scotland (4K)
The Friends of the Far North Line
Cairdean Na Loine Tuath
the campaign group for rail north of Inverness - lobbying for improved services for the local user, tourist and freight operator

Railway Self-Sufficiency

Let's take a look at how some of the railway staff used to augment their wages in the 1950s, 60s and 70s, with some possibly still doing it. For example at Clachnaharry some very well attended garden plots were seen by the side of the track between the signalbox and the road bridge, with a large assortment of vegetables including onions, leeks, potatoes, lettuce and beetroot growing in the lineside plots. Also at Clachnaharry, to the Inverness side of the signalbox was a small culvert that allowed the tide to come into a small basin so if a net was placed over it one could be rewarded with a few nice flounders which went well with some of the garden produce.

A bit further along the line the embankment was an ideal spot for setting a few snares to get a rabbit or two and if you got too many it wasn't hard to sell a few to the butcher. So we see there were a few opportunities to get a saving or two on the weekly shopping bill. In the late summer one was usually quite near a bramble bush as the railway seemed to have an abundance of them. I certainly gathered loads of them and at one station there was an apple tree by the lineside which was usually heavy laden with fruit and along with the brambles made excellent jelly which kept one supplied over the winter.

Depending on where one was located often made for different foods. On the Kyle line it was quite common for the train to hit a deer and if the driver told you about it you could be set for some butcher meat. I remember on one such occassion taking a hand trolley with a couple of others after the last train had passed to recover a large stag. We took it to a railway bothy and strung it up to a bar across the attic hatch. There we gralloched and skinned it and then divided it up. We laid it across a bed frame in one of the cubicles which was empty. A couple of days later, without warning, the railway engineers arrived at the bothy to make arrangements about it being painted inside. I don't know what they thought of our larder. Another useful thing was when bushes were cut back the thicker limbs often made a good supply of firewood and again if you were in the right locality you often got a supply of peat which kept the home fires burning.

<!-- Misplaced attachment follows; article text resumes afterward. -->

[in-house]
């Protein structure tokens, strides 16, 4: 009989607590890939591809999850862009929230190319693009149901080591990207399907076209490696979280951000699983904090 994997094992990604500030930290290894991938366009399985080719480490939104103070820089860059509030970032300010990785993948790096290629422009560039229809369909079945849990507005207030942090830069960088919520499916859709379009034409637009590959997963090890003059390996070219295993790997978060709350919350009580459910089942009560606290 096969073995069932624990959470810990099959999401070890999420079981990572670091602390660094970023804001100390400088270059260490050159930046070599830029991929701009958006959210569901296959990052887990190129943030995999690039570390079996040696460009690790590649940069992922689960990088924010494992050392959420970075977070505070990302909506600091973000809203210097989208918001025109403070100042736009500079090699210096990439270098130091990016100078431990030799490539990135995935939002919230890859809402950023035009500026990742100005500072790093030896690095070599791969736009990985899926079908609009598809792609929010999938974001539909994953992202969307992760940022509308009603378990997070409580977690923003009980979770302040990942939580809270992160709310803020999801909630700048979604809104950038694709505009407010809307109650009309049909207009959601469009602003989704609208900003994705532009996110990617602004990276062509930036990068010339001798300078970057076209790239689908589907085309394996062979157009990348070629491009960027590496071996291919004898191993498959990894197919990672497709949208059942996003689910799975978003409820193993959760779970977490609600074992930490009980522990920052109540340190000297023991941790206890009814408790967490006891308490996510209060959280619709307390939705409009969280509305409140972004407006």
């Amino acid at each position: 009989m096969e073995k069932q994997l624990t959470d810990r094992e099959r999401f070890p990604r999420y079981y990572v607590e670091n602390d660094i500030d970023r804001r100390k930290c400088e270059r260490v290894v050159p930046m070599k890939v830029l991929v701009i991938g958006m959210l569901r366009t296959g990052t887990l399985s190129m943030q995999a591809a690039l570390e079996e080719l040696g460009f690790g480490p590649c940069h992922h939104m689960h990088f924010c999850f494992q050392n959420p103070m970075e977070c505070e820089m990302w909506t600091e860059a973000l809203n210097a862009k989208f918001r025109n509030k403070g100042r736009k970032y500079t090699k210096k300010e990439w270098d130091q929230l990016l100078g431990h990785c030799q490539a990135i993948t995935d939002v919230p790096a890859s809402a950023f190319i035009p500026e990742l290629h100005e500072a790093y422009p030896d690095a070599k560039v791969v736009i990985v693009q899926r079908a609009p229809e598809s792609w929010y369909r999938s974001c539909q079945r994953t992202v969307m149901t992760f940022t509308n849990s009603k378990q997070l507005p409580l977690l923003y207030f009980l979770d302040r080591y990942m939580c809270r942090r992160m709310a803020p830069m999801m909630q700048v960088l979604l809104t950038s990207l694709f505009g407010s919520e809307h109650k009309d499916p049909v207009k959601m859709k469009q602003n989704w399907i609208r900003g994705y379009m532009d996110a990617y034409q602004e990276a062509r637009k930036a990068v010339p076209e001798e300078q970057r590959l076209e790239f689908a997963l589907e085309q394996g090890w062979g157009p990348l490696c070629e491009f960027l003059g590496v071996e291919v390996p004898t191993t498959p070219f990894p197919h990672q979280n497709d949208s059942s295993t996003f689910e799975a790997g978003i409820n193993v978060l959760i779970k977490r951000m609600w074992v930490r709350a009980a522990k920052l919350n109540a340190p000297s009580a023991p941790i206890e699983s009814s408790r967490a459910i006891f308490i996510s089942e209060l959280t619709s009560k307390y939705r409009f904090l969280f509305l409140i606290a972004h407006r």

So far we have had fish, venison, rabbits, jelly, vegetables, firewood and peats. So if one was inclined it always helped the budget. My first boss encouraged me to make a garden plot on a spare bit of ground within the railway fence and along with a retired railwayman, who had a plot alongside, we used to see who could grow the best produce. Invariably he won, of course, but I should have won as my boss got me to clean out his henhouse and use the manure. Such was the life of a junior porter in the1950s. Some of the railwaymen were keen beekeepers and one of them I knew had an almost commercial set up at Daviot and always had the heather honey in production. He was quite a wit too, I don't know if it was the honey he ate or not, One man was boasting to him about all the workers he had working for him to which our friend replied "what, that's nothing, I have thousands working for me".

So if any one fancies a bit of living off the land this is just a few of the ways some of the railway staff in the Highlands did it. In many cases it was necessary as large families were more common in those days and pay was poor. All the activities mentioned were lawful and above board and people were honest and generally did not resort to theft. If only that were true of today.

Iain MacDonald